Kilby v. CVS Pharmacy, Inc., 63 Cal.4th 1, 8 (2016). The court also identified the relevant factors to consider when determining whether “the nature of the work reasonably permits the use of seats” under Section (14)(A):

When evaluating whether the “nature of the work reasonably permits the use of seats, ” courts must examine subsets of an employee's total tasks and duties by location, such as those performed at a cash register or a teller window, and consider whether it is feasible for an employee to perform each set of location-specific tasks while seated. Courts should look to the actual tasks performed, or reasonably expected to be performed, not to abstract characterizations, job titles, or descriptions that may or may not reflect the actual work performed. Tasks performed with more frequency or for a longer duration would be more germane to the seating inquiry than tasks performed briefly or infrequently.
A focus on actual work done and tasks grouped by their location alleviates the problems created by both plaintiffs' and defendants' approaches. An employee may be entitled to a seat to perform tasks at a particular location even if his job duties include other standing tasks, so long as provision of a seat would not interfere with performance of standing tasks. At the same time, consideration of all the actual tasks performed at a particular location would allow the court to consider the relationship between the standing and sitting tasks done there, the frequency and duration of those tasks with respect to each other, and whether sitting, or the frequency of transition between sitting and standing, would unreasonably interfere with other standing tasks or the quality and effectiveness of overall job performance.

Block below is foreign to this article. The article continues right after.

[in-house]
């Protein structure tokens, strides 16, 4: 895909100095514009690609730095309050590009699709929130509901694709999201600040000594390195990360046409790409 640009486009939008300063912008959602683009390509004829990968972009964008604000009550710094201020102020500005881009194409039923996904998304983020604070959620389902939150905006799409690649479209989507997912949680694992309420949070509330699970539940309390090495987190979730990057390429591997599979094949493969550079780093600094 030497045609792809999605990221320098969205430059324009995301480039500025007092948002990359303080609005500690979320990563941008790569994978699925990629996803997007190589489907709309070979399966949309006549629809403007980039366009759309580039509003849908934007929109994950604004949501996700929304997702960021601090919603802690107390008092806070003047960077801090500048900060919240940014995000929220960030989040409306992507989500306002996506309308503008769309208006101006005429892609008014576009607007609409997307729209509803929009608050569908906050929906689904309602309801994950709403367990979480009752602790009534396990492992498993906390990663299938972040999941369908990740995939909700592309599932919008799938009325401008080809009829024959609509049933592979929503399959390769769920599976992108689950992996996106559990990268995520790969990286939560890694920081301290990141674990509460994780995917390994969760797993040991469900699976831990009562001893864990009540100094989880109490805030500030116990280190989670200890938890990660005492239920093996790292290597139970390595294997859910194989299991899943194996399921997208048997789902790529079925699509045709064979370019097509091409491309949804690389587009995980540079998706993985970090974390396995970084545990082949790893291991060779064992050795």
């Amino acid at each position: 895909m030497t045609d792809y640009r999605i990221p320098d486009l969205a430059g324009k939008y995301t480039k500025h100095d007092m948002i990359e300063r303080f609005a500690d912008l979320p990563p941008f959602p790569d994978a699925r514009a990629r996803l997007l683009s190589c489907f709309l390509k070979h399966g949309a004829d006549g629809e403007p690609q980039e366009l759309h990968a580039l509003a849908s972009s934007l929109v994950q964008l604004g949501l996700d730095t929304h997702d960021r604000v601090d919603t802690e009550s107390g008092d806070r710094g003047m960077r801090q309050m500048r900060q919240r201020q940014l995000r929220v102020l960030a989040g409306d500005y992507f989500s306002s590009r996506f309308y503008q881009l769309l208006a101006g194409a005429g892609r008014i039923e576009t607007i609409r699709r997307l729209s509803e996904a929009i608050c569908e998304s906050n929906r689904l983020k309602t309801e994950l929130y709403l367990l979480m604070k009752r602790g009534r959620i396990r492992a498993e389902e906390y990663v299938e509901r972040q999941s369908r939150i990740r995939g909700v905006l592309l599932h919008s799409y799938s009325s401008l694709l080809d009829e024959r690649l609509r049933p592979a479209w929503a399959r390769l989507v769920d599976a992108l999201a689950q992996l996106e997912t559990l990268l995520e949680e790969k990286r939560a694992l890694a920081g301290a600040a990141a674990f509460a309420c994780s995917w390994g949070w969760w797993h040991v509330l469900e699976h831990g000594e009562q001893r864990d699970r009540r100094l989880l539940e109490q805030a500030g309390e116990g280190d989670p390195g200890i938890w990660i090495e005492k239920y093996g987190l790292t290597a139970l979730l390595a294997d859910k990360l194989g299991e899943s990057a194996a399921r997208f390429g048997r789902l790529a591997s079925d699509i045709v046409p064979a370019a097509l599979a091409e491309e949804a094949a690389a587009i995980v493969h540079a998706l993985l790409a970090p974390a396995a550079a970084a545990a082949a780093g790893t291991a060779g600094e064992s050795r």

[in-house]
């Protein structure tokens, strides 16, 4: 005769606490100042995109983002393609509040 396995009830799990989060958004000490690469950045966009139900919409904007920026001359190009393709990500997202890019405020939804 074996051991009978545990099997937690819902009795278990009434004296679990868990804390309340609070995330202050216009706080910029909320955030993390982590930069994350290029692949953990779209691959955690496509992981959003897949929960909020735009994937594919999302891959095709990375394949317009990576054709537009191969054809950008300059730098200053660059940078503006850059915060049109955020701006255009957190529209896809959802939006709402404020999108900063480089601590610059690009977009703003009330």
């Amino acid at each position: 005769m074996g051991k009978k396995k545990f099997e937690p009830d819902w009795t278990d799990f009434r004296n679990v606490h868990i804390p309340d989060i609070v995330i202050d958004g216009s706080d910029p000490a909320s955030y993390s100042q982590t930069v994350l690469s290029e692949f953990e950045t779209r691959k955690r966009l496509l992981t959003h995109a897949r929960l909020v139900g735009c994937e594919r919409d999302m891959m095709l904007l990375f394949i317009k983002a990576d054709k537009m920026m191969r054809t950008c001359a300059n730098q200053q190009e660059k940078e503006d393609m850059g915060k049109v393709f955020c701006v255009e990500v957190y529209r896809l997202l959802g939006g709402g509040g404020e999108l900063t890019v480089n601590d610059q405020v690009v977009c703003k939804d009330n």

Id. at 18. The court concluded by holding that “[a]n employer seeking to be excused from the requirement bears the burden of showing compliance is infeasible because no suitable seating exists.” Id. at 24.

         Upon receipt of the answers to its certified questions, the Ninth Circuit reversed and remanded this action, with an instruction “to the district court to reconsider [its previous rulings] in light of the California Supreme Court's opinion in Kilby v. Pharmacy, Inc., 368 P.3d 554 (Cal. 2016).” Doc. No. 155 at 2. The Court must now do so, as CVS once again moves for summary judgment as to Plaintiff's PAGA claim. CVS argues that the California Supreme Court's interpretation of the suitable seating requirement confirms that the nature of Plaintiff's work at CVS did not reasonably ...